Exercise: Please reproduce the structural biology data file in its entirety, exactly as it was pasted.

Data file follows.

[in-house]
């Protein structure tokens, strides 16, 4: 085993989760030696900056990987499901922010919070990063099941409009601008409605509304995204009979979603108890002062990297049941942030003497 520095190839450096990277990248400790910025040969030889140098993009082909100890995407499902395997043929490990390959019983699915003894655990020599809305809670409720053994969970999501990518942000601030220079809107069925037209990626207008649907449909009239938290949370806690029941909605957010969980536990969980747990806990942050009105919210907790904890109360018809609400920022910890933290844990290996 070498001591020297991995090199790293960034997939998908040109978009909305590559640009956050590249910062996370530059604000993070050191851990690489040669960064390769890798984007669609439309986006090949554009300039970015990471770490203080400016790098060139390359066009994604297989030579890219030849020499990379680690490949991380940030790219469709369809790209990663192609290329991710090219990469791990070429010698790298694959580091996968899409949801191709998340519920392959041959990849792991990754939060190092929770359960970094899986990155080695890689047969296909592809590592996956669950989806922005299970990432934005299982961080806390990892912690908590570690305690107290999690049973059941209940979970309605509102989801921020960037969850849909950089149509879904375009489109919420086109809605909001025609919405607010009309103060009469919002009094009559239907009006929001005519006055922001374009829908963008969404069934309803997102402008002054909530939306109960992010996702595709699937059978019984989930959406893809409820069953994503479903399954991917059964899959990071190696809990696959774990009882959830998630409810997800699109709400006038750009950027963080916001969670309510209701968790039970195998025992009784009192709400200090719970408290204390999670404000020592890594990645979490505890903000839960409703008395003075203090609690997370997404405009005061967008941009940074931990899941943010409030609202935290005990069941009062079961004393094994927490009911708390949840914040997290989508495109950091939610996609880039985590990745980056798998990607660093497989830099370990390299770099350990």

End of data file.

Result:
[in-house]
């Protein structure tokens, strides 16, 4: 085993989760030696900056990987499901922010919070990063099941409009601008409605509304995204009979979603108890002062990297049941942030003497 520095190839450096990277990248400790910025040969030889140098993009082909100890995407499902395997043929490990390959019983699915003894655990020599809305809670409720053994969970999501990518942000601030220079809107069925037209990626207008649907449909009239938290949370806690029941909605957010969980536990969980747990806990942050009105919210907790904890109360018809609400920022910890933290844990290996 070498001591020297991995090199790293960034997939998908040109978009909305590559640009956050590249910062996370530059604000993070050191851990690489040669960064390769890798984007669609439309986006090949554009300039970015990471770490203080400016790098060139390359066009994604297989030579890219030849020499990379680690490949991380940030790219469709369809790209990663192609290329991710090219990469791990070429010698790298694959580091996968899409949801191709998340519920392959041959990849792991990754939060190092929770359960970094899986990155080695890689047969296909592809590592996956669950989806922005299970990432934005299982961080806390990892912690908590570690305690107290999690049973059941209940979970309605509102989801921020960037969850849909950089149509879904375009489109919420086109809605909001025609919405607010009309103060009469919002009094009559239907009006929001005519006055922001374009829908963008969404069934309803997102402008002054909530939306109960992010996702595709699937059978019984989930959406893809409820069953994503479903399954991917059964899959990071190696809990696959774990009882959830998630409810997800699109709400006038750009950027963080916001969670309510209701968790039970195998025992009784009192709400200090719970408290204390999670404000020592890594990645979490505890903000839960409703008395003075203090609690997370997404405009005061967008941009940074931990899941943010409030609202935290005990069941009062079961004393094994927490009911708390949840914040997290989508495109950091939610996609880039985590990745980056798998990607660093497989830099370990390299770099350990």